Controls on the evolution of submarine canyons in steep continental slopes: geomorphological insights from Palar Basin, southeastern margin of India

Abstract

Palar Basin in India’s southeastern margin is an intracratonic rift basin characterized by a very steep continental slope (gradient, 3°–78°). Recently acquired high-resolution swath bathymetry data from the region documented various geomorphic features on the slope of the Palar Basin, and canyons are most prominent among them. Twenty submarine canyons, grouped as the Palar Canyon System (PCS), have been mapped and identified for the first time in this study. The geological element that controls PCS’s development presents a morphological framework for canyons developed in extremely steep continental slopes, which are rare on continental margins elsewhere. In contrast to many other submarine canyons, the short and low sinuosity canyons in the Palar Basin (1) traverse a large fault (escarpment) exposed up to 1300 m high, (2) erode into a relatively steep margin, and (3) create downstream features akin to the subaerial origin. Because of these unusual characteristics, the environment presents a wide range of possibilities to discuss the processes involved in their origin, evolution, the controlling factors, and sedimentary activity. The present-day PCS architecture implies that the early stages of canyon formation were shaped by bottom–up retrogressive landslides initiated from the disintegrative failures in the oversteepened slope. The evolution of PCS corresponds to the orientation and relative displacement of the fault escarpment, where the movement of the fault generates canyon activity in response to maintaining slope equilibrium. In addition to the fault movement, downward eroding gravity flows and failures along the flanks aid in the canyon shaping processes. For canyons truncated by a large fault, we propose an upslope/bottom–up model of canyon formation that initiates near the steep fault escarpment and incises downslope and propagates upslope to breach the shelf edge. PCS also comprises ellipsoidal depressions and asymmetric bedforms at the downstream reaches of the canyons, classified as “plunge pools” and “mega dunes,” respectively. Seven plunge pools (> 65 m deep) formed at the mouth of some of the canyons are interpreted to reflect the impact of confined high momentum gravity flows, whereas the wave train of mega dunes extending for 10 km opposite to the mouth of a canyon points to the activity of repeated hydraulic jumps in the region.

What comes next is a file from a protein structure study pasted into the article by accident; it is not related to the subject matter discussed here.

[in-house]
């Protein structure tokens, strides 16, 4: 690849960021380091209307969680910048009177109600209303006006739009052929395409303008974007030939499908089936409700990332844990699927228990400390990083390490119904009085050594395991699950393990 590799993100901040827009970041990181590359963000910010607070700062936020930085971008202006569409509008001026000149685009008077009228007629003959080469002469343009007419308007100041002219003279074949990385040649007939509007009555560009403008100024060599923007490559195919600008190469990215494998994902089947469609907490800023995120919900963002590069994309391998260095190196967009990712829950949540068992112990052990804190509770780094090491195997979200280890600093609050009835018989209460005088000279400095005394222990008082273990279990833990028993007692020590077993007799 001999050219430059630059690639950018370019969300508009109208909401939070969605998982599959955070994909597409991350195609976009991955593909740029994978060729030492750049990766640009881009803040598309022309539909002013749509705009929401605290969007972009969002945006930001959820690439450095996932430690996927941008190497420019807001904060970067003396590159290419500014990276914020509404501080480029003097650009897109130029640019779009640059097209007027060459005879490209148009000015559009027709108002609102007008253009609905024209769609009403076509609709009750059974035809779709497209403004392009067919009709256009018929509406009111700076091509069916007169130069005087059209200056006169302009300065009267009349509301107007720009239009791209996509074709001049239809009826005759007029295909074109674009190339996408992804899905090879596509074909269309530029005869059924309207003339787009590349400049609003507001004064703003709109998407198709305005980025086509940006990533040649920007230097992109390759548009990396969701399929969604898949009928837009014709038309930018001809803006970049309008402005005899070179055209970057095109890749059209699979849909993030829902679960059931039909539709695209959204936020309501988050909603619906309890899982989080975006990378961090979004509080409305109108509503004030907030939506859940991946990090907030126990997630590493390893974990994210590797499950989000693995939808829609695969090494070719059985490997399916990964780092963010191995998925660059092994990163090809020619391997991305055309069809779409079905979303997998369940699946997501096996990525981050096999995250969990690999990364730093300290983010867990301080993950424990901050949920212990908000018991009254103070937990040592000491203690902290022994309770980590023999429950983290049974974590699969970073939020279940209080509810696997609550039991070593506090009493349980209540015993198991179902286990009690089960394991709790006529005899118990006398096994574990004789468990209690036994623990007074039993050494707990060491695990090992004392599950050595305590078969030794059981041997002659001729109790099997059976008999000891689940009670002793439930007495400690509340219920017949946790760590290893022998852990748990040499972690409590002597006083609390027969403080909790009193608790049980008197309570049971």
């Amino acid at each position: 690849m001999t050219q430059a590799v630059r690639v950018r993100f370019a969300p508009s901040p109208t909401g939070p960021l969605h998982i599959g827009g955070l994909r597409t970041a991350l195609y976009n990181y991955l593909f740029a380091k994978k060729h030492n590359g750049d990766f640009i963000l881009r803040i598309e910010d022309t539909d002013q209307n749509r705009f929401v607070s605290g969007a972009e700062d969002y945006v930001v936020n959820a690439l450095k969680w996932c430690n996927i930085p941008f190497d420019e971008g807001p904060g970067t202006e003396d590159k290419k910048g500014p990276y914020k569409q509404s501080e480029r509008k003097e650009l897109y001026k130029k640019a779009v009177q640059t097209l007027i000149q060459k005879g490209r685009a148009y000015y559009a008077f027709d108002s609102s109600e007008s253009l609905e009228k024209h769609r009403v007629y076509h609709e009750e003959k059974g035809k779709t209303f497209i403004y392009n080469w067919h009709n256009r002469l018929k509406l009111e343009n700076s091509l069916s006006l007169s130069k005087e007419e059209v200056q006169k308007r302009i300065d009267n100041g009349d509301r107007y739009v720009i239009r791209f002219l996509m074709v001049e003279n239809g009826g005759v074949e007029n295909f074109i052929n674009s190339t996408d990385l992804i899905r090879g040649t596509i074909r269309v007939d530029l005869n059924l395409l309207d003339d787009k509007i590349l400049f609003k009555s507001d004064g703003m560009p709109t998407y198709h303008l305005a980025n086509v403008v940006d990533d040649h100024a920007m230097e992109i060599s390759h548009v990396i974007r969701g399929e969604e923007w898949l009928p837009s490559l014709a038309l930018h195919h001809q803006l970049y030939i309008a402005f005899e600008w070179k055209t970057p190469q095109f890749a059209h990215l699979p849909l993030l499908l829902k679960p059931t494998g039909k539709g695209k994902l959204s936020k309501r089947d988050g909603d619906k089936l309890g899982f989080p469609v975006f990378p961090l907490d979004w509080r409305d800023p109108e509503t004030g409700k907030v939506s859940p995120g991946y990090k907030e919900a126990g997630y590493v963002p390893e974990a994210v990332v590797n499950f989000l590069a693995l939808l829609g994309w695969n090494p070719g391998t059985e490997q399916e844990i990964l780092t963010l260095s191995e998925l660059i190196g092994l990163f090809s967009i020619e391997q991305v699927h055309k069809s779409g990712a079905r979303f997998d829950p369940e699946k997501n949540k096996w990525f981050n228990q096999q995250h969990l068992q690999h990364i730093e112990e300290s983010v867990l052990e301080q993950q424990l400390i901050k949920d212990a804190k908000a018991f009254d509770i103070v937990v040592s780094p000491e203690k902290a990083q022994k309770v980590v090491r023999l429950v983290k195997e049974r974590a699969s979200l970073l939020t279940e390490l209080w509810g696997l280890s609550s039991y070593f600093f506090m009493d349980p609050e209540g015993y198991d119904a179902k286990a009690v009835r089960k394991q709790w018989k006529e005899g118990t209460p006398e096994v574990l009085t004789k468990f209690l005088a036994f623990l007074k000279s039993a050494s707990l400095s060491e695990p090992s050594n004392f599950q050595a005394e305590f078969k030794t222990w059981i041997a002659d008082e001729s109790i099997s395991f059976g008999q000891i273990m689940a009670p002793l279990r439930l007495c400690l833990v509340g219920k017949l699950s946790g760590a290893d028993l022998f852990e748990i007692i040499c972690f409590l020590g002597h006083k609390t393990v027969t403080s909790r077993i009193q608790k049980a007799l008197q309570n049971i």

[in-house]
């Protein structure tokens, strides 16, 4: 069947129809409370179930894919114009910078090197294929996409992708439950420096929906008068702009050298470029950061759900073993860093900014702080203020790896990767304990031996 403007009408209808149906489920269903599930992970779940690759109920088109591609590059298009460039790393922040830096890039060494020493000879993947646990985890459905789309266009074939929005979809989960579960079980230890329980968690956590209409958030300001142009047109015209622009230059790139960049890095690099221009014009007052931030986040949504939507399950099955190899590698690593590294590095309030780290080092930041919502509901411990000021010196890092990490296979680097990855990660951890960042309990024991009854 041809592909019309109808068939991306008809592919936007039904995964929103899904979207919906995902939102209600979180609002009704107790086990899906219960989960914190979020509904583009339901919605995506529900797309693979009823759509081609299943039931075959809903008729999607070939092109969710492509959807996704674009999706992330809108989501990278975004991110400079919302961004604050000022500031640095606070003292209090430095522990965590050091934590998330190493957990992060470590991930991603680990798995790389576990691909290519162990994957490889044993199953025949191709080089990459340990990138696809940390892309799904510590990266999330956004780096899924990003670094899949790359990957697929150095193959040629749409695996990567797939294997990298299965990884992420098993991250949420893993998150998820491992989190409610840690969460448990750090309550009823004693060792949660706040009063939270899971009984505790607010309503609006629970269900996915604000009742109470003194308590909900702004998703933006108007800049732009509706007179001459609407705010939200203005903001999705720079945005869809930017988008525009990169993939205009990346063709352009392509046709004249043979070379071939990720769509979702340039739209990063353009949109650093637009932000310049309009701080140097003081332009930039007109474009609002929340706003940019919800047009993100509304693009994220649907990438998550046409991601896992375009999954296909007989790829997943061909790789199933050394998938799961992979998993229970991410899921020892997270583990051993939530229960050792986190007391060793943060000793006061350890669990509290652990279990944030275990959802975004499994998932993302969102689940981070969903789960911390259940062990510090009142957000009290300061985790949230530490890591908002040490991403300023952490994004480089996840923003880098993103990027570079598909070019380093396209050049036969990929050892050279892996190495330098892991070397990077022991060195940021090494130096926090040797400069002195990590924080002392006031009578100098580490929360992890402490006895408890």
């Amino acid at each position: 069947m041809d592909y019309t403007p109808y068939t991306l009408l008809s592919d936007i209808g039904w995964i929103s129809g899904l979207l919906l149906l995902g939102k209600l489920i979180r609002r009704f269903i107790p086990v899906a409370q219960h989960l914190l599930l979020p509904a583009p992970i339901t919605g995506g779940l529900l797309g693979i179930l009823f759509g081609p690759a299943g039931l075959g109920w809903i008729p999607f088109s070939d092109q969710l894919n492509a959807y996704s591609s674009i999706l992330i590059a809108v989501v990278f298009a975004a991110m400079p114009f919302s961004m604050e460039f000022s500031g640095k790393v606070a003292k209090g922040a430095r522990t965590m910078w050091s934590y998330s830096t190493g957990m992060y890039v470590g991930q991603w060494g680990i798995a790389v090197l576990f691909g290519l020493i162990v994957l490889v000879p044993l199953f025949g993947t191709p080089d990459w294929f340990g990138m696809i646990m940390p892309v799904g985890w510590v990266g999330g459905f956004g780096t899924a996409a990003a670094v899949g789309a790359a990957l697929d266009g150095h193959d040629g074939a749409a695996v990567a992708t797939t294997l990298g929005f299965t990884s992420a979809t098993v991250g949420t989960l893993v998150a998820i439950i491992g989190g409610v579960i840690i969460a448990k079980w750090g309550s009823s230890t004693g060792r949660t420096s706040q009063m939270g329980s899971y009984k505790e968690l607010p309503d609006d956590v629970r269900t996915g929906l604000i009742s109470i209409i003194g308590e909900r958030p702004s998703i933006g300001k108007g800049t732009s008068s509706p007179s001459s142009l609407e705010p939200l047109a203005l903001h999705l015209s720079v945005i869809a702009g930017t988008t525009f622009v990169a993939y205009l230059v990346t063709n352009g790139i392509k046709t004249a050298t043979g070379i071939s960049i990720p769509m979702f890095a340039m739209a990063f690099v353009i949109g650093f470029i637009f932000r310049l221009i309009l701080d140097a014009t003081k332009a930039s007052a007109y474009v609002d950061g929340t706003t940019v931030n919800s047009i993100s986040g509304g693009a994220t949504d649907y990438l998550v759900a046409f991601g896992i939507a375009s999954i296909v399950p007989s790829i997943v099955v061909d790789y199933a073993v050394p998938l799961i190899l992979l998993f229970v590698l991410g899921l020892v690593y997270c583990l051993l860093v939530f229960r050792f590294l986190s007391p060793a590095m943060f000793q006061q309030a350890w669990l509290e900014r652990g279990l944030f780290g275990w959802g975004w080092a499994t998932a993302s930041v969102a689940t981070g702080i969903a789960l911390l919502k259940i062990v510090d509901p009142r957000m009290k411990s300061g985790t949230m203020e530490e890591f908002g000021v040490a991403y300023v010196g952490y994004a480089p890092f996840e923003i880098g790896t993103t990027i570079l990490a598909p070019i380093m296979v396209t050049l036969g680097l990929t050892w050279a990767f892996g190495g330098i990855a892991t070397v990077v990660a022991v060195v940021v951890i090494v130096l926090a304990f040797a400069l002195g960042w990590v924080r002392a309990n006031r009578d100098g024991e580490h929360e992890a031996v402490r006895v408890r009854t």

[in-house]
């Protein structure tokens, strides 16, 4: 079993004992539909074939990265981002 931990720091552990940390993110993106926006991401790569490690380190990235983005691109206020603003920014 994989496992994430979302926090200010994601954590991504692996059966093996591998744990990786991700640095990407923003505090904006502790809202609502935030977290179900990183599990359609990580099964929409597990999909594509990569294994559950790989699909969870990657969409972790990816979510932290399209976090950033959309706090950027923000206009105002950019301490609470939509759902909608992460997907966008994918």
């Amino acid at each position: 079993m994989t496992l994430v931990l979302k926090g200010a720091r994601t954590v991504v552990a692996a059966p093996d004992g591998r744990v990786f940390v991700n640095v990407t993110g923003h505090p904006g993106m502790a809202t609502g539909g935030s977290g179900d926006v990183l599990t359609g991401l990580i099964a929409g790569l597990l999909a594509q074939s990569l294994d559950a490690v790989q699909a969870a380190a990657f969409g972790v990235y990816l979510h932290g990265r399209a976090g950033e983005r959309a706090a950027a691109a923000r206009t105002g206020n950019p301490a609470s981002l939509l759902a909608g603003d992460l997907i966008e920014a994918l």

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Acknowledgements

The authors are grateful to the Director of the National Centre for Polar and Ocean Research (NCPOR), Goa, for the encouragement and support to carry out this work. The authors are also thankful to the Ministry of Earth Sciences (MoES), New Delhi, for their financial support through the “Geoscientific Studies of Exclusive Economic Zone” programme under Grant No. MoES/EC/EEZ/32/2012-PC-II. We would like to express our sincere thanks to Editor-in-Chief Dr. Andrew Green, reviewers Dr. Aggeliki Georgiopoulou and Dr. Vittorio Maselli, and an anonymous reviewer for their constructive comments and suggestions, which greatly improved the quality of the manuscript. We are extremely grateful to Dr. Venkatarathnam Kolla for providing valuable inputs to improve the manuscript during his visit to NCPOR. Last but not least, we sincerely thank the shipboard scientific party, officers, and crew members of RV-MGS Sagar for their assistance in collecting the data. This is NCPOR contribution number J-95/2020-21.

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Susanth, S., Kurian, P.J., Bijesh, C.M. et al. Controls on the evolution of submarine canyons in steep continental slopes: geomorphological insights from Palar Basin, southeastern margin of India. Geo-Mar Lett 41, 14 (2021). https://doi.org/10.1007/s00367-021-00685-9

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